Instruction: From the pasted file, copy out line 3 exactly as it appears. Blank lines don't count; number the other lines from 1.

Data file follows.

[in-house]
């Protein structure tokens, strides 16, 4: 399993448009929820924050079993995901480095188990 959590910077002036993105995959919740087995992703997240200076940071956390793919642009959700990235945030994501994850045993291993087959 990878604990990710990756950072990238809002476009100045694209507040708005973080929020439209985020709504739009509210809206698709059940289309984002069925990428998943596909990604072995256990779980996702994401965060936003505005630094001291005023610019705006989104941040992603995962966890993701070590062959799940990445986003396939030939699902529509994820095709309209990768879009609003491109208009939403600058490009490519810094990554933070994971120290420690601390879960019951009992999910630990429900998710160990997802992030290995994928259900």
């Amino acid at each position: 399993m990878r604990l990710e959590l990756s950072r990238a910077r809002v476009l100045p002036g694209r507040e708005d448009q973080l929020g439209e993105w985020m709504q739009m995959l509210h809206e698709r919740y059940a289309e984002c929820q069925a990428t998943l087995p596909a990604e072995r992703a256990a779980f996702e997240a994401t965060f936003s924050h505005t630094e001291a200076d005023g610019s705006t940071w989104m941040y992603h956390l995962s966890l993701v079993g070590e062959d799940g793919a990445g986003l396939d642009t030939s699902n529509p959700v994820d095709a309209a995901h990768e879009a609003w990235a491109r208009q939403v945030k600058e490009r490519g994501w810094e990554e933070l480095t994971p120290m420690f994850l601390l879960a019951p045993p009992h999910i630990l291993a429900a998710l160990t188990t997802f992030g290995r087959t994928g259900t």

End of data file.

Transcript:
């Amino acid at each position: 399993m990878r604990l990710e959590l990756s950072r990238a910077r809002v476009l100045p002036g694209r507040e708005d448009q973080l929020g439209e993105w985020m709504q739009m995959l509210h809206e698709r919740y059940a289309e984002c929820q069925a990428t998943l087995p596909a990604e072995r992703a256990a779980f996702e997240a994401t965060f936003s924050h505005t630094e001291a200076d005023g610019s705006t940071w989104m941040y992603h956390l995962s966890l993701v079993g070590e062959d799940g793919a990445g986003l396939d642009t030939s699902n529509p959700v994820d095709a309209a995901h990768e879009a609003w990235a491109r208009q939403v945030k600058e490009r490519g994501w810094e990554e933070l480095t994971p120290m420690f994850l601390l879960a019951p045993p009992h999910i630990l291993a429900a998710l160990t188990t997802f992030g290995r087959t994928g259900t």